Italian police heighten protection for Holocaust survivor amid direct threats

13 Nov 2019 Facebook Created with Sketch. Twitter Created with Sketch. Email Print
Italian police heighten protection for Holocaust survivor amid direct threats

Amid a rising tide of antisemitism, Ms. Liliana Segre, an Italian holocaust survivor and senator for life, was assigned a police escort last week after receiving hundreds of hateful threats online. Considering the seriousness of some of the threats, the prefect of Milan, Renato Saccone, along with the committee for security and public order, determined that Ms. Segre needed police protection.  
 
While the attacks on Ms. Segre, an outspoken advocate for minority rights and against antisemitism, were not new, she received a barrage of hateful messages over the past few days. This followed a proposal by Ms. Segre to create a parliamentary committee to combat racism, antisemitism and incitement to hatred. The motion passed, even though center-right and right-wing parties decided not to back it.  Among several messages of support received by Senator Segre, President Reuven Rivlin, in a show of solidarity, personally invited her to Israel.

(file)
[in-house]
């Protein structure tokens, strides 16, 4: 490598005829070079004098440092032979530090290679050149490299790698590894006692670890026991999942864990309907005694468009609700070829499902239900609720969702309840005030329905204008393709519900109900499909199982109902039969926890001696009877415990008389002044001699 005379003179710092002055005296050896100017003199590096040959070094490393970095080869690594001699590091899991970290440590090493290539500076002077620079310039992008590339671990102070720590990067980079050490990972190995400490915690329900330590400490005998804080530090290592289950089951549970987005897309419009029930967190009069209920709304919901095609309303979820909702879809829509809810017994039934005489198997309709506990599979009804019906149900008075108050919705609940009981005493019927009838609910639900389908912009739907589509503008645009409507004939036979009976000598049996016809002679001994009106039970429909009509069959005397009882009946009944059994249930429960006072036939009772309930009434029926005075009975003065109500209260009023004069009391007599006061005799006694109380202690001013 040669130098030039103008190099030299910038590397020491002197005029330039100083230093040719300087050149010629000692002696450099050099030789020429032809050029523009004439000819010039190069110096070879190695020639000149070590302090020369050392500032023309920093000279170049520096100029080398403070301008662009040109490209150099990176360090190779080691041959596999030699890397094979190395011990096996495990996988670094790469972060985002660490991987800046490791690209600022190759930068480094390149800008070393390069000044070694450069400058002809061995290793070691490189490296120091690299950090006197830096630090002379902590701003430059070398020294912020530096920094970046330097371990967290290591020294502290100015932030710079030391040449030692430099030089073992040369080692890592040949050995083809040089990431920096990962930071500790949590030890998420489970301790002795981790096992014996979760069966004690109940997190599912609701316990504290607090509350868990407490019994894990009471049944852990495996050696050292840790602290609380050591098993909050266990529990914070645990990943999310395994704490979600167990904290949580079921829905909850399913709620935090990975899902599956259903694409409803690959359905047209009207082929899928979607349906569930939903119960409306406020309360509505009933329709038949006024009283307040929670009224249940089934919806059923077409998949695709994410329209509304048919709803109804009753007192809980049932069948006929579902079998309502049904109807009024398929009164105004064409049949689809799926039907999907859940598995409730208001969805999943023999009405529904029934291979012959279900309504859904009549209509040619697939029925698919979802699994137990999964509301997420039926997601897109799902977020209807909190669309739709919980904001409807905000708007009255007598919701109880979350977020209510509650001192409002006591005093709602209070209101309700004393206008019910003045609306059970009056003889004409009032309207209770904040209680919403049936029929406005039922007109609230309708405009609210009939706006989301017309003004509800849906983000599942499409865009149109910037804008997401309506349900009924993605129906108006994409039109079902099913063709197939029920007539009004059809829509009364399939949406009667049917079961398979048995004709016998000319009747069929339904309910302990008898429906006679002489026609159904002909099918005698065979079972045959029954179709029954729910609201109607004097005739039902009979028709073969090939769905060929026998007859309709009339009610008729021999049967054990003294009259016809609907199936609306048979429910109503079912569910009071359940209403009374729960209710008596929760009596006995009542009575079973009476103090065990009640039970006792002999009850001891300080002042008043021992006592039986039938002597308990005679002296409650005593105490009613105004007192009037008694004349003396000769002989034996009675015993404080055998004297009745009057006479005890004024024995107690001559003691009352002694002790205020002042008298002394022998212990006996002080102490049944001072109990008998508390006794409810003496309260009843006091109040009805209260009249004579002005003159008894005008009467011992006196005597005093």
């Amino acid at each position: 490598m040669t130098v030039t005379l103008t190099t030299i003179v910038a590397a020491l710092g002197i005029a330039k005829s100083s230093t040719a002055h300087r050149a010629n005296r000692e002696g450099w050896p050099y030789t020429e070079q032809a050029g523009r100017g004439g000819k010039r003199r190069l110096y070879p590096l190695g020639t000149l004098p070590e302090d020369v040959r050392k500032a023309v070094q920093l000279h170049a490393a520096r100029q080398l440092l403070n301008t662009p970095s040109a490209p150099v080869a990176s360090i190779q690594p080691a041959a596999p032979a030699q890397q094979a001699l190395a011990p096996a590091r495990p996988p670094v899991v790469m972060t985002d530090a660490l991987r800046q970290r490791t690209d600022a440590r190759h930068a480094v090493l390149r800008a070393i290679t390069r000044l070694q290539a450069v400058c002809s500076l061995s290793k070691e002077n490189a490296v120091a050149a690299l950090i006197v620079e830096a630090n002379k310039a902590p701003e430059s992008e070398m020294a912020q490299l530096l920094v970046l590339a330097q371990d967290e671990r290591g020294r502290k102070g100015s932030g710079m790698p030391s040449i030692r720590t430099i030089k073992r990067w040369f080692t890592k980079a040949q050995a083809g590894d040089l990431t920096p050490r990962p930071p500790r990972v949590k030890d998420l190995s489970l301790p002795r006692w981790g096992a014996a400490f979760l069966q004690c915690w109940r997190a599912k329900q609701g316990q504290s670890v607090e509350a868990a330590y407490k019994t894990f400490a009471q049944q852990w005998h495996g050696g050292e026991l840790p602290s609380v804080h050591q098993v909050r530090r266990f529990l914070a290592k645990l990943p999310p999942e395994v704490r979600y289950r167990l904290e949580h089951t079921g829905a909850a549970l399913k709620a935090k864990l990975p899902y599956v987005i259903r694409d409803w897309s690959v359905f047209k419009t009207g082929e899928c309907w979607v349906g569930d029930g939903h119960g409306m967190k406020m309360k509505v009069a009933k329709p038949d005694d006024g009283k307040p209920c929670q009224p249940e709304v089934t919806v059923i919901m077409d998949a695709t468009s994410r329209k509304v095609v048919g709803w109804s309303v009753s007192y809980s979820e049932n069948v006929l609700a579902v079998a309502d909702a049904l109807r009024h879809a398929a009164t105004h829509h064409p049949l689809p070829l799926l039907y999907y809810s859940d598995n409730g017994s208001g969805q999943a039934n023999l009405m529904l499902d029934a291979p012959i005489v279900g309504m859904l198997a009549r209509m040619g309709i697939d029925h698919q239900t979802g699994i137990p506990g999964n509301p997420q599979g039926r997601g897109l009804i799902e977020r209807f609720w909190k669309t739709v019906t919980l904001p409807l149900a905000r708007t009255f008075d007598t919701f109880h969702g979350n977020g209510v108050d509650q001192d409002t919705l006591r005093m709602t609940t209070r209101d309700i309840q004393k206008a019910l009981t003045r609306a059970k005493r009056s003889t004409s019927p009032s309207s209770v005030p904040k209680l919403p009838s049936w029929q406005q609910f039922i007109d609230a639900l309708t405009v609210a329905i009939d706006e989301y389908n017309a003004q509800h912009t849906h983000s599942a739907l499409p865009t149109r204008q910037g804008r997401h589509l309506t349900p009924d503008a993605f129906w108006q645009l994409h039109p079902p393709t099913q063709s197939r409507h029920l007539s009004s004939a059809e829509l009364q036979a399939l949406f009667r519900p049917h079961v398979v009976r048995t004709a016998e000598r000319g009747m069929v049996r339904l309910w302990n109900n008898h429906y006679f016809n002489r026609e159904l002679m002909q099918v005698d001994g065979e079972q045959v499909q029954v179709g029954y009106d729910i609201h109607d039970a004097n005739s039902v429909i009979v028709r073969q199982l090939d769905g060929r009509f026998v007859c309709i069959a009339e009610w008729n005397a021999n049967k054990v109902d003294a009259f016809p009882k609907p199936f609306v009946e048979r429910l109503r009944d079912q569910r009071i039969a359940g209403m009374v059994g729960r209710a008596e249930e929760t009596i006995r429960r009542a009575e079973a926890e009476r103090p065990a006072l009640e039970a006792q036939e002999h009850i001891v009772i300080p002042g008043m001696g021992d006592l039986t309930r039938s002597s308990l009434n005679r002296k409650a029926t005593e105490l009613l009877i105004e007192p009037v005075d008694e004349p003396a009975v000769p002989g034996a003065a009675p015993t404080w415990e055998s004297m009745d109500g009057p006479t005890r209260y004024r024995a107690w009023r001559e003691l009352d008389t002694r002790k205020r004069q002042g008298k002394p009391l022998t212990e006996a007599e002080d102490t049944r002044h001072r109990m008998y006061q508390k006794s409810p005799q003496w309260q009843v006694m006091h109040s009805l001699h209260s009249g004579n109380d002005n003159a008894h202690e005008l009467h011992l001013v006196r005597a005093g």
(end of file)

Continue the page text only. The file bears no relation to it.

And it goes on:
Ms. Segre was 13 when, in 1944, she was deported to Auschwitz along with several members of her family, including her father, who was murdered soon after his arrival at the Nazi death camp. After the war she returned to Italy. She started speaking publicly about her experience during the Holocaust in the 1990s, especially in schools. In recognition of her efforts, Ms. Segre was made a senator for life by President Sergio Mattarella in January 2018.  

"Italy cannot afford to be ripped apart again the way they were in the 1930s and '40s. And the people today don't remember what happened," WJC President Ronald S. Lauder told NPR while on a visit to Rome last week, warning that Italy today risked forgetting its past as a Fascist ally of Nazi Germany.

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